Before Thikedaar, Jenie worked in the marketing team of organisations like, , and Estel Technologies.
The business of construction
Thikedaar has tied up with several listed construction materials companies. Whenever a customer selects materials via its platform, the startup gets a commission from the company. With the listed companies offering extra discounts to startups for promoting their brand, the latter can offer its customers better rates compared to the market.
Customers are charged based on per square foot, with prices ranging from Rs 899 per sqft. to Rs 3,000 per sqft, depending on factors like area, the number of floors, and construction material specifications/brand.
To date, the startup has helped construct over 50 houses in Delhi, Pune, and Patna, claim the founders. It has about 80 houses under construction across Delhi-NCR, Uttar Pradesh, Haryana, Jharkhand, and Bihar.
According to Sujeet, Thikedaar has generated around $9 million in revenue in FY 2021-22.
The live-tracking feature
Thikedaar leverages artificial intelligence and machine learning to allow customers to track the progress of work in real-time. It also helps customers see a real-time view of the construction site for better transparency.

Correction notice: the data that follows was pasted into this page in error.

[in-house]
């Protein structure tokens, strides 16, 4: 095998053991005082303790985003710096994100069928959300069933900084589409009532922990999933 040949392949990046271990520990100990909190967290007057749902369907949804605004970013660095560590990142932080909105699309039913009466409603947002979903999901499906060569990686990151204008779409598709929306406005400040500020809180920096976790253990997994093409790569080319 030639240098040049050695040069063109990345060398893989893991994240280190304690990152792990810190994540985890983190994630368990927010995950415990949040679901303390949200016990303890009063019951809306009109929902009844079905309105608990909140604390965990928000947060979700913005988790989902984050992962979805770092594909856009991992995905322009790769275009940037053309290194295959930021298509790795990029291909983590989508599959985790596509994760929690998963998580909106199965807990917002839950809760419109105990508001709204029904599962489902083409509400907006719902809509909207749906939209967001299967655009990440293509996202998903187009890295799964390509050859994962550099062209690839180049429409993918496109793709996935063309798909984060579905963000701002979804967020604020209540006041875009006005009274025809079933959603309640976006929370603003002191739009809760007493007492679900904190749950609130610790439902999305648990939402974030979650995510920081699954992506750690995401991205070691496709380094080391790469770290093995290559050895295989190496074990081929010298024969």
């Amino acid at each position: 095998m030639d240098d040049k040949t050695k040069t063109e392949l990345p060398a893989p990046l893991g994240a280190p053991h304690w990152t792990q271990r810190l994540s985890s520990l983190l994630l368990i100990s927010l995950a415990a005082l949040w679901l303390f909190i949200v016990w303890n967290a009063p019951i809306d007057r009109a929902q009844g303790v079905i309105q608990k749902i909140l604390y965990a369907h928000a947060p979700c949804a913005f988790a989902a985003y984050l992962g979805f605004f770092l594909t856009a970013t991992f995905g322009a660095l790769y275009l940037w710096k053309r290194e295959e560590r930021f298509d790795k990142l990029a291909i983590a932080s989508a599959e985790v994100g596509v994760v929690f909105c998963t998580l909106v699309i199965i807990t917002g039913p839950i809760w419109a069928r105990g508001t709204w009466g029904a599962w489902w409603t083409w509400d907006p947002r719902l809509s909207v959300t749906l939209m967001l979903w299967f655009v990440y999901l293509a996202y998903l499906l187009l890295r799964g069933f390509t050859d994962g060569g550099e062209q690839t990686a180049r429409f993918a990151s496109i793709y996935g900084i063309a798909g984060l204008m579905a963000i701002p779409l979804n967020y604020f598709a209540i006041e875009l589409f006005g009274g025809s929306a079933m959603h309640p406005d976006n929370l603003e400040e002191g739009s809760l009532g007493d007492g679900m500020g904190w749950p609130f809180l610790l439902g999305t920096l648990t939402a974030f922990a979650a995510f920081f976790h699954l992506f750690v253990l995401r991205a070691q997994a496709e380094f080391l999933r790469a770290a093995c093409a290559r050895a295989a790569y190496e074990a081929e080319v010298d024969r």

Each project has its own ID, generated at the time of booking. According to the founders, clients can go on the website and login with their user ID and password to see live footage of their construction site, as 360-degree cameras are installed on each of the sites.
“These are installed in such a way that neighbours' privacy cannot be breached at any point in time,” says Sujeet.
"Our aim is to give our clients the joy of creation without getting involved in the hectic process. We wish to provide affordable ownership with architectural and structural engineering inputs, and peace of mind for homes, offices, and building complexes," says Sujeet.
The market and USP
India is on the cusp of an infrastructure boom. According to Statista, the Indian construction sector was valued at $ 2.7 trillion in January 2022. The industry is expected to witness a CAGR of over 10 percent during 2022-2027.